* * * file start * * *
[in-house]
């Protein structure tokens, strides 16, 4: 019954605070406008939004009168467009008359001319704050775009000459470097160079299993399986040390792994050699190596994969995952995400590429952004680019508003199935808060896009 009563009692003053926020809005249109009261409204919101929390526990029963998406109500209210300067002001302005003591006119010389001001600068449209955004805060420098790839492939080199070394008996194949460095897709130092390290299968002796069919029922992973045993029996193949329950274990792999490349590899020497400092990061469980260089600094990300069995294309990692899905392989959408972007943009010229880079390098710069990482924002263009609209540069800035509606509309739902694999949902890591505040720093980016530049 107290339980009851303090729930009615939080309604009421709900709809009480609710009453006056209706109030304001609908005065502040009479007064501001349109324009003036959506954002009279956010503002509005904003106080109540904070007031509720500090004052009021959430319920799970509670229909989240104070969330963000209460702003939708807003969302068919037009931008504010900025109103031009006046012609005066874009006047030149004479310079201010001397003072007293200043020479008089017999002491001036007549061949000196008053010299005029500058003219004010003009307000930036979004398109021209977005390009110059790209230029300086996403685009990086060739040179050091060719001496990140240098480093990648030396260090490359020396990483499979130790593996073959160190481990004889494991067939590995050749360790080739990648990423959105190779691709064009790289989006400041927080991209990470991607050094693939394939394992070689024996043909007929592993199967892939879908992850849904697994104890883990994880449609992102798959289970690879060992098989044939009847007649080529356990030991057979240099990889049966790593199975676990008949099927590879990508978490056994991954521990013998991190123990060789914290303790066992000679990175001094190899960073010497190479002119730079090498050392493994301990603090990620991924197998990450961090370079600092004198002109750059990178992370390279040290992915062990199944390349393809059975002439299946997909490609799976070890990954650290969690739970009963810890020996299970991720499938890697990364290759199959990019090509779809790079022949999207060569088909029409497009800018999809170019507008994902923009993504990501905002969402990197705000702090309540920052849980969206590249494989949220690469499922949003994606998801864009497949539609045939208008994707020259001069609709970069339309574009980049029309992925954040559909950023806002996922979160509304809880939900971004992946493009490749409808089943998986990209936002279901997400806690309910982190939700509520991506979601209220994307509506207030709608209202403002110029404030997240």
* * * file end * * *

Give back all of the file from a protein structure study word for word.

[in-house]
């Protein structure tokens, strides 16, 4: 019954605070406008939004009168467009008359001319704050775009000459470097160079299993399986040390792994050699190596994969995952995400590429952004680019508003199935808060896009 009563009692003053926020809005249109009261409204919101929390526990029963998406109500209210300067002001302005003591006119010389001001600068449209955004805060420098790839492939080199070394008996194949460095897709130092390290299968002796069919029922992973045993029996193949329950274990792999490349590899020497400092990061469980260089600094990300069995294309990692899905392989959408972007943009010229880079390098710069990482924002263009609209540069800035509606509309739902694999949902890591505040720093980016530049 107290339980009851303090729930009615939080309604009421709900709809009480609710009453006056209706109030304001609908005065502040009479007064501001349109324009003036959506954002009279956010503002509005904003106080109540904070007031509720500090004052009021959430319920799970509670229909989240104070969330963000209460702003939708807003969302068919037009931008504010900025109103031009006046012609005066874009006047030149004479310079201010001397003072007293200043020479008089017999002491001036007549061949000196008053010299005029500058003219004010003009307000930036979004398109021209977005390009110059790209230029300086996403685009990086060739040179050091060719001496990140240098480093990648030396260090490359020396990483499979130790593996073959160190481990004889494991067939590995050749360790080739990648990423959105190779691709064009790289989006400041927080991209990470991607050094693939394939394992070689024996043909007929592993199967892939879908992850849904697994104890883990994880449609992102798959289970690879060992098989044939009847007649080529356990030991057979240099990889049966790593199975676990008949099927590879990508978490056994991954521990013998991190123990060789914290303790066992000679990175001094190899960073010497190479002119730079090498050392493994301990603090990620991924197998990450961090370079600092004198002109750059990178992370390279040290992915062990199944390349393809059975002439299946997909490609799976070890990954650290969690739970009963810890020996299970991720499938890697990364290759199959990019090509779809790079022949999207060569088909029409497009800018999809170019507008994902923009993504990501905002969402990197705000702090309540920052849980969206590249494989949220690469499922949003994606998801864009497949539609045939208008994707020259001069609709970069339309574009980049029309992925954040559909950023806002996922979160509304809880939900971004992946493009490749409808089943998986990209936002279901997400806690309910982190939700509520991506979601209220994307509506207030709608209202403002110029404030997240």